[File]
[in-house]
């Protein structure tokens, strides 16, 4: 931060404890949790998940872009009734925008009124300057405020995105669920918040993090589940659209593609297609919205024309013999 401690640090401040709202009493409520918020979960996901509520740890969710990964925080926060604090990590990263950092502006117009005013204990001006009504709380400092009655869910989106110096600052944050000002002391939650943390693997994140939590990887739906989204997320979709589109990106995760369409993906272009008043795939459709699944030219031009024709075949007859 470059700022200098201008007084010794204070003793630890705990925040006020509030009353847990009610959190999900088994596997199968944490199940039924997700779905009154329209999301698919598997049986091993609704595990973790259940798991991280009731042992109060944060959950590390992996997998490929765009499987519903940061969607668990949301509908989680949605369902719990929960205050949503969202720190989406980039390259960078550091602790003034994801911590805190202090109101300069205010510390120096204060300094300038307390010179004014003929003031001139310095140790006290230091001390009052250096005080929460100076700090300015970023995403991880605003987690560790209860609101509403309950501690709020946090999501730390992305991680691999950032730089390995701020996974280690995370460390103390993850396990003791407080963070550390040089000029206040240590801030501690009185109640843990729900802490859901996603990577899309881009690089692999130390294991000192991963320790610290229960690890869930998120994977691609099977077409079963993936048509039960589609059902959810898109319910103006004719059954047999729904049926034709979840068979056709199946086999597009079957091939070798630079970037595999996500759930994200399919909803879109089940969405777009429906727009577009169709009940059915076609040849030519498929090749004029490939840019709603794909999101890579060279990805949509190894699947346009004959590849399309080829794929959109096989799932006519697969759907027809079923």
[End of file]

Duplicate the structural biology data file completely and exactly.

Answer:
[in-house]
């Protein structure tokens, strides 16, 4: 931060404890949790998940872009009734925008009124300057405020995105669920918040993090589940659209593609297609919205024309013999 401690640090401040709202009493409520918020979960996901509520740890969710990964925080926060604090990590990263950092502006117009005013204990001006009504709380400092009655869910989106110096600052944050000002002391939650943390693997994140939590990887739906989204997320979709589109990106995760369409993906272009008043795939459709699944030219031009024709075949007859 470059700022200098201008007084010794204070003793630890705990925040006020509030009353847990009610959190999900088994596997199968944490199940039924997700779905009154329209999301698919598997049986091993609704595990973790259940798991991280009731042992109060944060959950590390992996997998490929765009499987519903940061969607668990949301509908989680949605369902719990929960205050949503969202720190989406980039390259960078550091602790003034994801911590805190202090109101300069205010510390120096204060300094300038307390010179004014003929003031001139310095140790006290230091001390009052250096005080929460100076700090300015970023995403991880605003987690560790209860609101509403309950501690709020946090999501730390992305991680691999950032730089390995701020996974280690995370460390103390993850396990003791407080963070550390040089000029206040240590801030501690009185109640843990729900802490859901996603990577899309881009690089692999130390294991000192991963320790610290229960690890869930998120994977691609099977077409079963993936048509039960589609059902959810898109319910103006004719059954047999729904049926034709979840068979056709199946086999597009079957091939070798630079970037595999996500759930994200399919909803879109089940969405777009429906727009577009169709009940059915076609040849030519498929090749004029490939840019709603794909999101890579060279990805949509190894699947346009004959590849399309080829794929959109096989799932006519697969759907027809079923």